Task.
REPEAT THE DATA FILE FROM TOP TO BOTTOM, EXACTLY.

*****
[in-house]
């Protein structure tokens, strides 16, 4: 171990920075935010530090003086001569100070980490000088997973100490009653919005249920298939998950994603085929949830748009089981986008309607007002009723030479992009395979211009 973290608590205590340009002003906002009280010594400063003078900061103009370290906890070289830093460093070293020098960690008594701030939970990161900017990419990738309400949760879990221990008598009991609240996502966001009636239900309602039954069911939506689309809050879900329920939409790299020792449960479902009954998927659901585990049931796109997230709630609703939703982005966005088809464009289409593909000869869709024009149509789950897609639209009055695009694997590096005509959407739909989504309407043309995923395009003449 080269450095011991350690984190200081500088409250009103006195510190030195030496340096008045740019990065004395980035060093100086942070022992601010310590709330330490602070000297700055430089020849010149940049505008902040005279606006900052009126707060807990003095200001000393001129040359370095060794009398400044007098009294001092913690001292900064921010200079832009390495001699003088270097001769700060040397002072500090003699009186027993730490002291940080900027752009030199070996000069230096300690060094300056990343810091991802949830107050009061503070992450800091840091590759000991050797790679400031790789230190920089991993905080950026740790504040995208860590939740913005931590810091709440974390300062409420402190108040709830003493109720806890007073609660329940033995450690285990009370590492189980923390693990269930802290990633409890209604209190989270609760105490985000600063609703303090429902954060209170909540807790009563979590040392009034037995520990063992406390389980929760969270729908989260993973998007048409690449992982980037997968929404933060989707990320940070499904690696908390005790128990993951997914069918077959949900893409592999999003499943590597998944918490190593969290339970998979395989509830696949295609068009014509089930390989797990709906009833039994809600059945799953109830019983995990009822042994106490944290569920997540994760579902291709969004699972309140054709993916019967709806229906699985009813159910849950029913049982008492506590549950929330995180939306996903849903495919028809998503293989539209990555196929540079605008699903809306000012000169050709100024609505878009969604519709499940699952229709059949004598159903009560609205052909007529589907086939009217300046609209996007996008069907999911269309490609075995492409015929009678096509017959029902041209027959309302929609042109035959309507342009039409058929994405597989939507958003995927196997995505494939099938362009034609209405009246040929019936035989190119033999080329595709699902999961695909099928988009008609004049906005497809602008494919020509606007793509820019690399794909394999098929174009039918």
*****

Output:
[in-house]
């Protein structure tokens, strides 16, 4: 171990920075935010530090003086001569100070980490000088997973100490009653919005249920298939998950994603085929949830748009089981986008309607007002009723030479992009395979211009 973290608590205590340009002003906002009280010594400063003078900061103009370290906890070289830093460093070293020098960690008594701030939970990161900017990419990738309400949760879990221990008598009991609240996502966001009636239900309602039954069911939506689309809050879900329920939409790299020792449960479902009954998927659901585990049931796109997230709630609703939703982005966005088809464009289409593909000869869709024009149509789950897609639209009055695009694997590096005509959407739909989504309407043309995923395009003449 080269450095011991350690984190200081500088409250009103006195510190030195030496340096008045740019990065004395980035060093100086942070022992601010310590709330330490602070000297700055430089020849010149940049505008902040005279606006900052009126707060807990003095200001000393001129040359370095060794009398400044007098009294001092913690001292900064921010200079832009390495001699003088270097001769700060040397002072500090003699009186027993730490002291940080900027752009030199070996000069230096300690060094300056990343810091991802949830107050009061503070992450800091840091590759000991050797790679400031790789230190920089991993905080950026740790504040995208860590939740913005931590810091709440974390300062409420402190108040709830003493109720806890007073609660329940033995450690285990009370590492189980923390693990269930802290990633409890209604209190989270609760105490985000600063609703303090429902954060209170909540807790009563979590040392009034037995520990063992406390389980929760969270729908989260993973998007048409690449992982980037997968929404933060989707990320940070499904690696908390005790128990993951997914069918077959949900893409592999999003499943590597998944918490190593969290339970998979395989509830696949295609068009014509089930390989797990709906009833039994809600059945799953109830019983995990009822042994106490944290569920997540994760579902291709969004699972309140054709993916019967709806229906699985009813159910849950029913049982008492506590549950929330995180939306996903849903495919028809998503293989539209990555196929540079605008699903809306000012000169050709100024609505878009969604519709499940699952229709059949004598159903009560609205052909007529589907086939009217300046609209996007996008069907999911269309490609075995492409015929009678096509017959029902041209027959309302929609042109035959309507342009039409058929994405597989939507958003995927196997995505494939099938362009034609209405009246040929019936035989190119033999080329595709699902999961695909099928988009008609004049906005497809602008494919020509606007793509820019690399794909394999098929174009039918």